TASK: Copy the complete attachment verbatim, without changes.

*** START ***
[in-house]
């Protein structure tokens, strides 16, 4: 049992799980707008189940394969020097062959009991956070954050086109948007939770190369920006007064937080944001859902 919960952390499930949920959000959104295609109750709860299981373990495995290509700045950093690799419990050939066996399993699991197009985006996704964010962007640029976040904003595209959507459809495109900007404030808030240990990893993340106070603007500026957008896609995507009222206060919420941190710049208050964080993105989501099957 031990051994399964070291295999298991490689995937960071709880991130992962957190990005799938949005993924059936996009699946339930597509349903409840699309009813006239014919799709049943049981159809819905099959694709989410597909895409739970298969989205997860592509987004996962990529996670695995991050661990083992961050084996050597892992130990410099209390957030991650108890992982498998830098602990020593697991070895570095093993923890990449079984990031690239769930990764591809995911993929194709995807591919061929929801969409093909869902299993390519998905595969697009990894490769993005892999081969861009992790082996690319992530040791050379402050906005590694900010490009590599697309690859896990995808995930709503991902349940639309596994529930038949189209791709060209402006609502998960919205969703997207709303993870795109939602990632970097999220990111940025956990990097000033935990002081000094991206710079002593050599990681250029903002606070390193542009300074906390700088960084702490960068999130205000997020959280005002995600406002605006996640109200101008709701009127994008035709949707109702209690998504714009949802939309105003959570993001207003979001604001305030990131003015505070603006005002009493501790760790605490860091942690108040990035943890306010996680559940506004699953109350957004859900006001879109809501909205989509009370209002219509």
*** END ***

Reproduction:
[in-house]
């Protein structure tokens, strides 16, 4: 049992799980707008189940394969020097062959009991956070954050086109948007939770190369920006007064937080944001859902 919960952390499930949920959000959104295609109750709860299981373990495995290509700045950093690799419990050939066996399993699991197009985006996704964010962007640029976040904003595209959507459809495109900007404030808030240990990893993340106070603007500026957008896609995507009222206060919420941190710049208050964080993105989501099957 031990051994399964070291295999298991490689995937960071709880991130992962957190990005799938949005993924059936996009699946339930597509349903409840699309009813006239014919799709049943049981159809819905099959694709989410597909895409739970298969989205997860592509987004996962990529996670695995991050661990083992961050084996050597892992130990410099209390957030991650108890992982498998830098602990020593697991070895570095093993923890990449079984990031690239769930990764591809995911993929194709995807591919061929929801969409093909869902299993390519998905595969697009990894490769993005892999081969861009992790082996690319992530040791050379402050906005590694900010490009590599697309690859896990995808995930709503991902349940639309596994529930038949189209791709060209402006609502998960919205969703997207709303993870795109939602990632970097999220990111940025956990990097000033935990002081000094991206710079002593050599990681250029903002606070390193542009300074906390700088960084702490960068999130205000997020959280005002995600406002605006996640109200101008709701009127994008035709949707109702209690998504714009949802939309105003959570993001207003979001604001305030990131003015505070603006005002009493501790760790605490860091942690108040990035943890306010996680559940506004699953109350957004859900006001879109809501909205989509009370209002219509």